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University leads £6 million EU project to tackle obesity
Date:3/28/2012

The University of Liverpool is leading a EUR 8million European project to develop and test new food products with satiating qualities to help control appetite, manage weight and combat obesity.

Satiety-enhanced foods can help with energy intake and weight control. SATIN - SATiety INnovation is a five year, EU funded project that draws together experts from academia and industry to produce new food products using the latest processing innovation techniques. Exploiting better understanding of the biological processes in the stomach and the brain that underpin what makes us feel "full", the project will evaluate whether this approach is a viable weight management tool.

Obesity is a major public health issue facing the European Union and reducing it is a priority for all European governments. It is estimated that 60% of men, 50% of women and 25% of children in the UK will be obese by 2050. Obesity has a severe impact on people's health, increasing the risk of type 2 diabetes, some cancers, and heart and liver disease. The direct costs to the NHS (National Health Service) caused by obesity are estimated to be 4.2 billion per year in the UK. In several European countries, the cost of obesity has already reached 5% of public health expenditure.

Professor Jason Halford, Director of the University's Human Ingestive Behaviour laboratory, said: "People who are obese find successful weight loss and maintenance notoriously difficult. Obesity is typically a consequence of overconsumption driven by an individual's natural sensitivity to food stimuli and the pleasure derived from eating high fat and high sugar foods.

"Obese and overweight people are less likely to feel full after eating, partly because of the energy-dense foods they prefer have a reduced impact on gastrointestinal hormone signals that help promote feelings of satisfaction and fullness."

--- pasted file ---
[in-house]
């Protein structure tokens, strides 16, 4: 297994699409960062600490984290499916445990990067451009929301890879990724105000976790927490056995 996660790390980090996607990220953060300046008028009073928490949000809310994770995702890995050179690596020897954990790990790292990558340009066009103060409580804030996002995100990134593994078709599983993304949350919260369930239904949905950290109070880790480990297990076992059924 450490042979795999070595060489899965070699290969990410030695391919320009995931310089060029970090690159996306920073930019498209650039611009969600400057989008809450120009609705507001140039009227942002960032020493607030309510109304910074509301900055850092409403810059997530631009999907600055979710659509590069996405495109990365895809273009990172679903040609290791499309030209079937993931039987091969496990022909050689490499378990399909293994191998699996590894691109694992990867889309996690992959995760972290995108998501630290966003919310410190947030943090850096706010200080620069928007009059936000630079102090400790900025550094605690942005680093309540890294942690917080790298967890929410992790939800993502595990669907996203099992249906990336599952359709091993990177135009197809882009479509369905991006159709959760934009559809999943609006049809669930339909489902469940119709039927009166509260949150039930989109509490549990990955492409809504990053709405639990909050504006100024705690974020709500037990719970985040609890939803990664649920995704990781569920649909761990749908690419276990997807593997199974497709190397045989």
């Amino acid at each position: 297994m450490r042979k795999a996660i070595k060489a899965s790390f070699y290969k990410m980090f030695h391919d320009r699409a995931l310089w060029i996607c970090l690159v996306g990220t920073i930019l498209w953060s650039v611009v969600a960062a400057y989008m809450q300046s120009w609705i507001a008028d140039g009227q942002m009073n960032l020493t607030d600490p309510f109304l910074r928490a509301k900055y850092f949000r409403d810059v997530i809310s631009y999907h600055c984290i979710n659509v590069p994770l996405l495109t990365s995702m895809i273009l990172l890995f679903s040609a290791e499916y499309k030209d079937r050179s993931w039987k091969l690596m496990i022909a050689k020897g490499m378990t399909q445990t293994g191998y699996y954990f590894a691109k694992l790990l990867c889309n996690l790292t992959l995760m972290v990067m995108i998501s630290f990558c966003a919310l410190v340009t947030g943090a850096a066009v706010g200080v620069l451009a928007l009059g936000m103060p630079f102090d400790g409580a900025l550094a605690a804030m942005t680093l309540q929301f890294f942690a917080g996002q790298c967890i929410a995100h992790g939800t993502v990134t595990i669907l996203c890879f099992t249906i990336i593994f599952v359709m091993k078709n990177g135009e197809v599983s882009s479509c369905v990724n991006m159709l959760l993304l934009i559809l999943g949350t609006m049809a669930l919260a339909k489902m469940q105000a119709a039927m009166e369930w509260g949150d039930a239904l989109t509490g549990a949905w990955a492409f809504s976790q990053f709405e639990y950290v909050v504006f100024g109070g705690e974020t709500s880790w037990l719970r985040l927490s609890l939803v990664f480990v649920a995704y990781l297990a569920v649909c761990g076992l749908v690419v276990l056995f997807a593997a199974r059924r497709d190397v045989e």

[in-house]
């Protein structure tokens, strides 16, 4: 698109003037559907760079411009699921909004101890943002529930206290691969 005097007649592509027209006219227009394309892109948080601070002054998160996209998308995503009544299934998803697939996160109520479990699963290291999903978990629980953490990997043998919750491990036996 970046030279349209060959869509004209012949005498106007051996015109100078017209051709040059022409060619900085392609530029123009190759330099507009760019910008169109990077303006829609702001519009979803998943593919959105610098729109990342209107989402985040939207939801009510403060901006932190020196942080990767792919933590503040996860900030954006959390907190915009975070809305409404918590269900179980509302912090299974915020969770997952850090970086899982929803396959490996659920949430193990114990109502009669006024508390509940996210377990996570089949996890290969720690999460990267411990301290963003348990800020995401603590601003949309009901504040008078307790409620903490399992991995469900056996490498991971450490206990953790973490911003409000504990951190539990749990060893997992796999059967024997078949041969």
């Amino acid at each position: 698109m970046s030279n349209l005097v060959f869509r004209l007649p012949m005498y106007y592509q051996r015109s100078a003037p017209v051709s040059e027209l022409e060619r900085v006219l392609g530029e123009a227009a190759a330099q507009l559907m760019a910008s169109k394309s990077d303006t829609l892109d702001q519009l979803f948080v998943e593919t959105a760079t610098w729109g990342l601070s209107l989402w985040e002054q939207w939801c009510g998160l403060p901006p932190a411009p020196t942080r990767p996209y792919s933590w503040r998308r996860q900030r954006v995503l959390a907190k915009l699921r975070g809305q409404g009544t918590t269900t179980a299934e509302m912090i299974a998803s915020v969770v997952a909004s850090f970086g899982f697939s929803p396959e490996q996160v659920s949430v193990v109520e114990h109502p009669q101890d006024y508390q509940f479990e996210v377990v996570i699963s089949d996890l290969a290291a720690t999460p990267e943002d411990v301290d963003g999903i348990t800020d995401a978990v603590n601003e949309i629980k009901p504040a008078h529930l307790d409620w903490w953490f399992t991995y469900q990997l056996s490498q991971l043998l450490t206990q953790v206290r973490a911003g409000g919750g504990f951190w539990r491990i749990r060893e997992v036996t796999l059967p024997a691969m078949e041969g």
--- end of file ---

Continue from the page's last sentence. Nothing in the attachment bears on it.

"SATIN aims to draw upon our improved understanding of appetite expression - how the foods we eat affect eating behaviour and appetite. If we can produce foods that fill people up quicker and for longer and taste good then we can help moderate appetite whilst maintaining a healthy balanced diet."

SATIN will use advanced food processing technologies (such as advanced forms of fermentation, vacuum technology, enzyme application, emulsification, ultra-filtration, drying, sublimation and freezing, heat treatment, protein modification and encapsulation) to modify the structure of the foods which accelerate satiation, enhance satiety and to reduce appetite

To date, satiety-enhancing food products on the market have not been effective or appealing in terms of taste. Taste and hedonistic experience of food supercede the health benefits of a food product which is why overweight consumers tend to reject low‐energy, high‐fibre diets although they promote weight loss. However, changes to the structure and viscosity of food structures have also been found to affect taste and reduce the pleasure of consumption.

There are a number of key strands to the SATIN project which will contribute to the development and production of new satiety food products. The project will develop new in-vitro biomarker profile models which will screen food structures and identify new products which can be developed due to their satiating properties. The structure of the new products will be studied in an artificial gastrointestinal model which will lead to a better understanding of how the products behave in the gut and the effect of metabolic processes on the products.

The new products which are developed will be tested in human trials for their satiety properties, their safety and their sensory effectiveness. They will also be tested to see if they can control appetite and induce longer term weight loss using a robust methodological platform which detects the effects of foods and beverages on the physiological system (gastrointestinal peptides, microbiota, fermentation) and against psychological processes and sensations. This platform will be expanded to provide innovative and comprehensive procedures which can provide future guidance for the industry.

SATIN SATiety INnovation - represents a consortium of 18 academic and industrial partners from 9 European countries including leading research institutes, large companies and small and medium sized companies in the food and retail industry who specialise in novel food formulation and production. Partners include AXXAM, Coca-Cola, a number of universities from UK, Denmark, Sweden and Spain.


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Contact: Sarah Stamper
sarah.stamper@liv.ac.uk
01-517-943-044
University of Liverpool
Source:Eurekalert

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